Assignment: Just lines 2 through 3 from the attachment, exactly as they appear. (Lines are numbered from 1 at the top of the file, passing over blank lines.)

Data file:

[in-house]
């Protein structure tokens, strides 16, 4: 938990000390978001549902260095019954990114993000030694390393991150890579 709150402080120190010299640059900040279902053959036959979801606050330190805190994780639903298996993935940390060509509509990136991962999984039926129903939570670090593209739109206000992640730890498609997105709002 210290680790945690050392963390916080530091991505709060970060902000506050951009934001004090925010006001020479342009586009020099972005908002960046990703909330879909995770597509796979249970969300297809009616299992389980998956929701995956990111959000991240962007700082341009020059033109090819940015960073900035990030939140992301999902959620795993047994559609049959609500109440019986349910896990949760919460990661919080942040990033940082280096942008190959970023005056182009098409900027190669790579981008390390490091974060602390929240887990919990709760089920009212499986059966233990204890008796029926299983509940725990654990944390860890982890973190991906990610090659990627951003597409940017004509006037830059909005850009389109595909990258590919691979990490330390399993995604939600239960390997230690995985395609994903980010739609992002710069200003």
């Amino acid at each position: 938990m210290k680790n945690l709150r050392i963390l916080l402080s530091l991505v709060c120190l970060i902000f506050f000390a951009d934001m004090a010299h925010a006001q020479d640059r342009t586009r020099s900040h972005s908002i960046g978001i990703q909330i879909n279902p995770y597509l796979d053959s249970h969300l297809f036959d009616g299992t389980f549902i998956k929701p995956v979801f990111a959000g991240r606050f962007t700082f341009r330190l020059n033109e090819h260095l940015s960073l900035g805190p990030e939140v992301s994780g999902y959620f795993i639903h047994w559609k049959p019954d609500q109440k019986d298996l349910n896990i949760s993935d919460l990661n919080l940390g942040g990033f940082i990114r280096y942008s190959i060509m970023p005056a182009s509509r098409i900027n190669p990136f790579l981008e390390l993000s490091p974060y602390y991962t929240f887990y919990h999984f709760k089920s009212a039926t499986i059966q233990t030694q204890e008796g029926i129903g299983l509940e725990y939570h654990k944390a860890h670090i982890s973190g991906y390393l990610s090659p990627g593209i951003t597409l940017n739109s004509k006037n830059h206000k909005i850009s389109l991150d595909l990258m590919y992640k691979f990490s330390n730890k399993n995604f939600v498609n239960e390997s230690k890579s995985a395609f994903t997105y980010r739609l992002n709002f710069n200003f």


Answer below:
């Protein structure tokens, strides 16, 4: 938990000390978001549902260095019954990114993000030694390393991150890579 709150402080120190010299640059900040279902053959036959979801606050330190805190994780639903298996993935940390060509509509990136991962999984039926129903939570670090593209739109206000992640730890498609997105709002 210290680790945690050392963390916080530091991505709060970060902000506050951009934001004090925010006001020479342009586009020099972005908002960046990703909330879909995770597509796979249970969300297809009616299992389980998956929701995956990111959000991240962007700082341009020059033109090819940015960073900035990030939140992301999902959620795993047994559609049959609500109440019986349910896990949760919460990661919080942040990033940082280096942008190959970023005056182009098409900027190669790579981008390390490091974060602390929240887990919990709760089920009212499986059966233990204890008796029926299983509940725990654990944390860890982890973190991906990610090659990627951003597409940017004509006037830059909005850009389109595909990258590919691979990490330390399993995604939600239960390997230690995985395609994903980010739609992002710069200003």
């Amino acid at each position: 938990m210290k680790n945690l709150r050392i963390l916080l402080s530091l991505v709060c120190l970060i902000f506050f000390a951009d934001m004090a010299h925010a006001q020479d640059r342009t586009r020099s900040h972005s908002i960046g978001i990703q909330i879909n279902p995770y597509l796979d053959s249970h969300l297809f036959d009616g299992t389980f549902i998956k929701p995956v979801f990111a959000g991240r606050f962007t700082f341009r330190l020059n033109e090819h260095l940015s960073l900035g805190p990030e939140v992301s994780g999902y959620f795993i639903h047994w559609k049959p019954d609500q109440k019986d298996l349910n896990i949760s993935d919460l990661n919080l940390g942040g990033f940082i990114r280096y942008s190959i060509m970023p005056a182009s509509r098409i900027n190669p990136f790579l981008e390390l993000s490091p974060y602390y991962t929240f887990y919990h999984f709760k089920s009212a039926t499986i059966q233990t030694q204890e008796g029926i129903g299983l509940e725990y939570h654990k944390a860890h670090i982890s973190g991906y390393l990610s090659p990627g593209i951003t597409l940017n739109s004509k006037n830059h206000k909005i850009s389109l991150d595909l990258m590919y992640k691979f990490s330390n730890k399993n995604f939600v498609n239960e390997s230690k890579s995985a395609f994903t997105y980010r739609l992002n709002f710069n200003f």